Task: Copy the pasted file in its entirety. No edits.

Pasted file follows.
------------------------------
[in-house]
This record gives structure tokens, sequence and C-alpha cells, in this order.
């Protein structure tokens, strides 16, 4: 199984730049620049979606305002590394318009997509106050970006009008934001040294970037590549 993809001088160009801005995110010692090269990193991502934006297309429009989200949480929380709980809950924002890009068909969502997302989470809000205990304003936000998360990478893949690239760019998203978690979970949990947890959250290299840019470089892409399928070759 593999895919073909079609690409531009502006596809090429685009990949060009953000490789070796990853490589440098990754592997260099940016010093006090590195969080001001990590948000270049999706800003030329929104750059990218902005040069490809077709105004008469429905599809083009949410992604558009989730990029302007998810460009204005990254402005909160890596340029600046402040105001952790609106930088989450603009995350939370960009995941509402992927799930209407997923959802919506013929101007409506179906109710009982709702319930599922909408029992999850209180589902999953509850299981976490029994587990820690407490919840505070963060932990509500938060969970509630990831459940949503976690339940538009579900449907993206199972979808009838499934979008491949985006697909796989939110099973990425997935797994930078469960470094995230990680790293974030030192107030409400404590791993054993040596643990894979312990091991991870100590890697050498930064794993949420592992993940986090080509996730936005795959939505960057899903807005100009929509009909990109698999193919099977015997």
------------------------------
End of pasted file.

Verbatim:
[in-house]
This record gives structure tokens, sequence and C-alpha cells, in this order.
């Protein structure tokens, strides 16, 4: 199984730049620049979606305002590394318009997509106050970006009008934001040294970037590549 993809001088160009801005995110010692090269990193991502934006297309429009989200949480929380709980809950924002890009068909969502997302989470809000205990304003936000998360990478893949690239760019998203978690979970949990947890959250290299840019470089892409399928070759 593999895919073909079609690409531009502006596809090429685009990949060009953000490789070796990853490589440098990754592997260099940016010093006090590195969080001001990590948000270049999706800003030329929104750059990218902005040069490809077709105004008469429905599809083009949410992604558009989730990029302007998810460009204005990254402005909160890596340029600046402040105001952790609106930088989450603009995350939370960009995941509402992927799930209407997923959802919506013929101007409506179906109710009982709702319930599922909408029992999850209180589902999953509850299981976490029994587990820690407490919840505070963060932990509500938060969970509630990831459940949503976690339940538009579900449907993206199972979808009838499934979008491949985006697909796989939110099973990425997935797994930078469960470094995230990680790293974030030192107030409400404590791993054993040596643990894979312990091991991870100590890697050498930064794993949420592992993940986090080509996730936005795959939505960057899903807005100009929509009909990109698999193919099977015997």